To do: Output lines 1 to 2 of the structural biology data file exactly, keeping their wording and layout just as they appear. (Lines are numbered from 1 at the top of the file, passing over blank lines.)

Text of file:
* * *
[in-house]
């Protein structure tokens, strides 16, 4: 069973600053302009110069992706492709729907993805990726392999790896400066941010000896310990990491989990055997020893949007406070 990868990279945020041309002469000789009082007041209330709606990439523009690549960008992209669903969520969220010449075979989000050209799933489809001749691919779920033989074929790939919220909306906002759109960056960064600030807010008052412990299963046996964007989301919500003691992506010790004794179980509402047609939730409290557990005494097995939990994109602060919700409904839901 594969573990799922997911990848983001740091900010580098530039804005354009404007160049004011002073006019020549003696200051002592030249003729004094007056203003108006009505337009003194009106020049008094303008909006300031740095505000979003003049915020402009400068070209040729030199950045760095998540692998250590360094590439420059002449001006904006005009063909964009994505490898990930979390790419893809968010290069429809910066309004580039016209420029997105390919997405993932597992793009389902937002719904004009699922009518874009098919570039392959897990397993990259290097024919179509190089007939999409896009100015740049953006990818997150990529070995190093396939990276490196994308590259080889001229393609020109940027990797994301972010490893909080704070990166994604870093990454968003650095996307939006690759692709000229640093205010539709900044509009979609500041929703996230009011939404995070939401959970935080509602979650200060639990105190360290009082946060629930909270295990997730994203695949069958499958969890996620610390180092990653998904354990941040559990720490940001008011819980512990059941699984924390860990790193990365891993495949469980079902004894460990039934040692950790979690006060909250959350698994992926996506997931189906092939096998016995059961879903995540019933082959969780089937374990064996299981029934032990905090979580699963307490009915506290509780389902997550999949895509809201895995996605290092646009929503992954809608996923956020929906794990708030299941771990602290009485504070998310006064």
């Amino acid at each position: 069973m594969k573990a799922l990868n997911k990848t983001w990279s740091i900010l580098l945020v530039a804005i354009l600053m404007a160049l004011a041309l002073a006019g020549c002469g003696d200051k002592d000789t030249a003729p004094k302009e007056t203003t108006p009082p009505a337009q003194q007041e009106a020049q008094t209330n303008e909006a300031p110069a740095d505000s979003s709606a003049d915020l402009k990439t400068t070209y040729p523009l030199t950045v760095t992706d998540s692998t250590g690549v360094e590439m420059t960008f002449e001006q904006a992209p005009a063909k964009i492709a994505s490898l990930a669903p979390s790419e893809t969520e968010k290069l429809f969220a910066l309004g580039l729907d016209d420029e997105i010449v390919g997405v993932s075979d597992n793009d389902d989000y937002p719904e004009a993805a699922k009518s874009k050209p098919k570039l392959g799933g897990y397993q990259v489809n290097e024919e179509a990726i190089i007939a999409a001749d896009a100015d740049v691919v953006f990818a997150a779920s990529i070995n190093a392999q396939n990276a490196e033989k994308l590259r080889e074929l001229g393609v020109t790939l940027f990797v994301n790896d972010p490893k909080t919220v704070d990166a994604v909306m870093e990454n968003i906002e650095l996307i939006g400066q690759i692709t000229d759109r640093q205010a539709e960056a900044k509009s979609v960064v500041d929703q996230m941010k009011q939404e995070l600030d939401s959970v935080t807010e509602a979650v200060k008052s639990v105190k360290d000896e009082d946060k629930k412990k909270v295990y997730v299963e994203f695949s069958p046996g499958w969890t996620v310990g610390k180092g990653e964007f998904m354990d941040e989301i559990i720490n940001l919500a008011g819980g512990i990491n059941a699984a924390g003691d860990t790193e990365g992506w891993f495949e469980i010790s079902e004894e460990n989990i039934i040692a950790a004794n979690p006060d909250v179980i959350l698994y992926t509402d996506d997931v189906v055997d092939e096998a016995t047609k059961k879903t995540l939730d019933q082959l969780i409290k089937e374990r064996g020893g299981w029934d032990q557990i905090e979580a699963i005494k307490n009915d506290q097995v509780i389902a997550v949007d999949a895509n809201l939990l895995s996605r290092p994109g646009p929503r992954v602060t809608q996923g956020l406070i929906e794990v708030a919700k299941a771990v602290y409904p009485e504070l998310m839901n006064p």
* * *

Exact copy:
[in-house]
């Protein structure tokens, strides 16, 4: 069973600053302009110069992706492709729907993805990726392999790896400066941010000896310990990491989990055997020893949007406070 990868990279945020041309002469000789009082007041209330709606990439523009690549960008992209669903969520969220010449075979989000050209799933489809001749691919779920033989074929790939919220909306906002759109960056960064600030807010008052412990299963046996964007989301919500003691992506010790004794179980509402047609939730409290557990005494097995939990994109602060919700409904839901 594969573990799922997911990848983001740091900010580098530039804005354009404007160049004011002073006019020549003696200051002592030249003729004094007056203003108006009505337009003194009106020049008094303008909006300031740095505000979003003049915020402009400068070209040729030199950045760095998540692998250590360094590439420059002449001006904006005009063909964009994505490898990930979390790419893809968010290069429809910066309004580039016209420029997105390919997405993932597992793009389902937002719904004009699922009518874009098919570039392959897990397993990259290097024919179509190089007939999409896009100015740049953006990818997150990529070995190093396939990276490196994308590259080889001229393609020109940027990797994301972010490893909080704070990166994604870093990454968003650095996307939006690759692709000229640093205010539709900044509009979609500041929703996230009011939404995070939401959970935080509602979650200060639990105190360290009082946060629930909270295990997730994203695949069958499958969890996620610390180092990653998904354990941040559990720490940001008011819980512990059941699984924390860990790193990365891993495949469980079902004894460990039934040692950790979690006060909250959350698994992926996506997931189906092939096998016995059961879903995540019933082959969780089937374990064996299981029934032990905090979580699963307490009915506290509780389902997550999949895509809201895995996605290092646009929503992954809608996923956020929906794990708030299941771990602290009485504070998310006064």